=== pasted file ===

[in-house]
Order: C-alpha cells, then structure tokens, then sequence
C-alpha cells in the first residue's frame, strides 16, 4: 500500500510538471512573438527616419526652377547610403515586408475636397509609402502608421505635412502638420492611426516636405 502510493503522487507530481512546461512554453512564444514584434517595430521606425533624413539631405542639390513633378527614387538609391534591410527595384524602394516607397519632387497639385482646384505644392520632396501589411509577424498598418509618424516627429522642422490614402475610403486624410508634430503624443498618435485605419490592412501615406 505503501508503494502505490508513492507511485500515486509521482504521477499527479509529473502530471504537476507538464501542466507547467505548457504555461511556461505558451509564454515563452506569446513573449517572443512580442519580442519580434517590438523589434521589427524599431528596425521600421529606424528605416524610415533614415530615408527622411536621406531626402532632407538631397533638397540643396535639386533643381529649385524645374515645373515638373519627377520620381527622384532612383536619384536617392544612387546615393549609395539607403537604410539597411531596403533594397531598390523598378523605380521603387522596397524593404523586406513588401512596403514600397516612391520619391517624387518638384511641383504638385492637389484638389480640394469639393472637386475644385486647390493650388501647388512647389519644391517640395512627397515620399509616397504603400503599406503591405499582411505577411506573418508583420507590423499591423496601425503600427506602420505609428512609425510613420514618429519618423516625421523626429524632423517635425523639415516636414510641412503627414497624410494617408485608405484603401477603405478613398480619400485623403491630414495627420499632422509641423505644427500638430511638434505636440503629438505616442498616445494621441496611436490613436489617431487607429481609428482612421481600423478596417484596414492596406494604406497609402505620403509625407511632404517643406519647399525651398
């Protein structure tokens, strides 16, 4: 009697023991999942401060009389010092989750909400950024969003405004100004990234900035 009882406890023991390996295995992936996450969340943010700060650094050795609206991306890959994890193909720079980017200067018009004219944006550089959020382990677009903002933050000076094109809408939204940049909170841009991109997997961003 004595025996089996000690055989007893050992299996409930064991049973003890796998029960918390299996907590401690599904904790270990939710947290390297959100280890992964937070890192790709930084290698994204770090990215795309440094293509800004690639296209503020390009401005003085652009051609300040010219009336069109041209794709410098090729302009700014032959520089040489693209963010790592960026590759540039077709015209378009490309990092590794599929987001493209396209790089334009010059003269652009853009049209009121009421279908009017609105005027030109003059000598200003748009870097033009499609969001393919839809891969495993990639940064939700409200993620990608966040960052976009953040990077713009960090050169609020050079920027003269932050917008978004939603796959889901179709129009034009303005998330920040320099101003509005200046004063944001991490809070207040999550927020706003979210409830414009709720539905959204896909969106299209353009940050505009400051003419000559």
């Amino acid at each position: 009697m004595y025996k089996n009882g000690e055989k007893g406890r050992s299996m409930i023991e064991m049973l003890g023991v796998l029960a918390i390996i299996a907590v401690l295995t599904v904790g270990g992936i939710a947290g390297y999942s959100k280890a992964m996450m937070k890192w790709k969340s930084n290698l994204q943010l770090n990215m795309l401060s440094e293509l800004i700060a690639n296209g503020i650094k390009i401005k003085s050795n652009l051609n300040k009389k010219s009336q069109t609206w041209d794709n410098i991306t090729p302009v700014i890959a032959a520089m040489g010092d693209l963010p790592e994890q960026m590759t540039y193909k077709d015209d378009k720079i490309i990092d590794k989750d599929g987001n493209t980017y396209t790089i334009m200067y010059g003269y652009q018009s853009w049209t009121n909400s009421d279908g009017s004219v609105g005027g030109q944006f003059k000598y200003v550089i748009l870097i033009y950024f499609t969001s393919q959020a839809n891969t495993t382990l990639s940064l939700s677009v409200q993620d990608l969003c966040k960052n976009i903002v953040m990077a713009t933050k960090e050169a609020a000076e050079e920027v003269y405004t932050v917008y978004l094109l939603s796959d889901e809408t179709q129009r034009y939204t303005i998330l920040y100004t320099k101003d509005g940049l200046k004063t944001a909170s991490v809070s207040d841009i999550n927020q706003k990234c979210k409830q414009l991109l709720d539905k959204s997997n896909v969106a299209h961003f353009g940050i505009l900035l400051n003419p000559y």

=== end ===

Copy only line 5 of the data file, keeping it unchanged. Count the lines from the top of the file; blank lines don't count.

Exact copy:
């Amino acid at each position: 009697m004595y025996k089996n009882g000690e055989k007893g406890r050992s299996m409930i023991e064991m049973l003890g023991v796998l029960a918390i390996i299996a907590v401690l295995t599904v904790g270990g992936i939710a947290g390297y999942s959100k280890a992964m996450m937070k890192w790709k969340s930084n290698l994204q943010l770090n990215m795309l401060s440094e293509l800004i700060a690639n296209g503020i650094k390009i401005k003085s050795n652009l051609n300040k009389k010219s009336q069109t609206w041209d794709n410098i991306t090729p302009v700014i890959a032959a520089m040489g010092d693209l963010p790592e994890q960026m590759t540039y193909k077709d015209d378009k720079i490309i990092d590794k989750d599929g987001n493209t980017y396209t790089i334009m200067y010059g003269y652009q018009s853009w049209t009121n909400s009421d279908g009017s004219v609105g005027g030109q944006f003059k000598y200003v550089i748009l870097i033009y950024f499609t969001s393919q959020a839809n891969t495993t382990l990639s940064l939700s677009v409200q993620d990608l969003c966040k960052n976009i903002v953040m990077a713009t933050k960090e050169a609020a000076e050079e920027v003269y405004t932050v917008y978004l094109l939603s796959d889901e809408t179709q129009r034009y939204t303005i998330l920040y100004t320099k101003d509005g940049l200046k004063t944001a909170s991490v809070s207040d841009i999550n927020q706003k990234c979210k409830q414009l991109l709720d539905k959204s997997n896909v969106a299209h961003f353009g940050i505009l900035l400051n003419p000559y």